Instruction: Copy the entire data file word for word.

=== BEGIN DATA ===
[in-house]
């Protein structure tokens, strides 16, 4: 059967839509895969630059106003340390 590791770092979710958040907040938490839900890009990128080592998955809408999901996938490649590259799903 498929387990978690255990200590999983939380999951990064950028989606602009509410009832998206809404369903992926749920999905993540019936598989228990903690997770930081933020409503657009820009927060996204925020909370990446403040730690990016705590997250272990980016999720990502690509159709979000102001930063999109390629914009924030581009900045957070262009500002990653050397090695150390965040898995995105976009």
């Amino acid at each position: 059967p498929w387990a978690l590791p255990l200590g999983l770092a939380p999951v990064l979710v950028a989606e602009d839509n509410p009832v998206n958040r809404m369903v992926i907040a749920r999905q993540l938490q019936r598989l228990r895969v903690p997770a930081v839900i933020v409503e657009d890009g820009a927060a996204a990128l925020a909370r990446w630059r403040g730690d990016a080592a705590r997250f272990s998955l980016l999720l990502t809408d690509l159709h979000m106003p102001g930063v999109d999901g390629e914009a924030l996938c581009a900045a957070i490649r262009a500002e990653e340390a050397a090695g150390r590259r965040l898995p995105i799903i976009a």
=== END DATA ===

[in-house]
């Protein structure tokens, strides 16, 4: 059967839509895969630059106003340390 590791770092979710958040907040938490839900890009990128080592998955809408999901996938490649590259799903 498929387990978690255990200590999983939380999951990064950028989606602009509410009832998206809404369903992926749920999905993540019936598989228990903690997770930081933020409503657009820009927060996204925020909370990446403040730690990016705590997250272990980016999720990502690509159709979000102001930063999109390629914009924030581009900045957070262009500002990653050397090695150390965040898995995105976009």
């Amino acid at each position: 059967p498929w387990a978690l590791p255990l200590g999983l770092a939380p999951v990064l979710v950028a989606e602009d839509n509410p009832v998206n958040r809404m369903v992926i907040a749920r999905q993540l938490q019936r598989l228990r895969v903690p997770a930081v839900i933020v409503e657009d890009g820009a927060a996204a990128l925020a909370r990446w630059r403040g730690d990016a080592a705590r997250f272990s998955l980016l999720l990502t809408d690509l159709h979000m106003p102001g930063v999109d999901g390629e914009a924030l996938c581009a900045a957070i490649r262009a500002e990653e340390a050397a090695g150390r590259r965040l898995p995105i799903i976009a």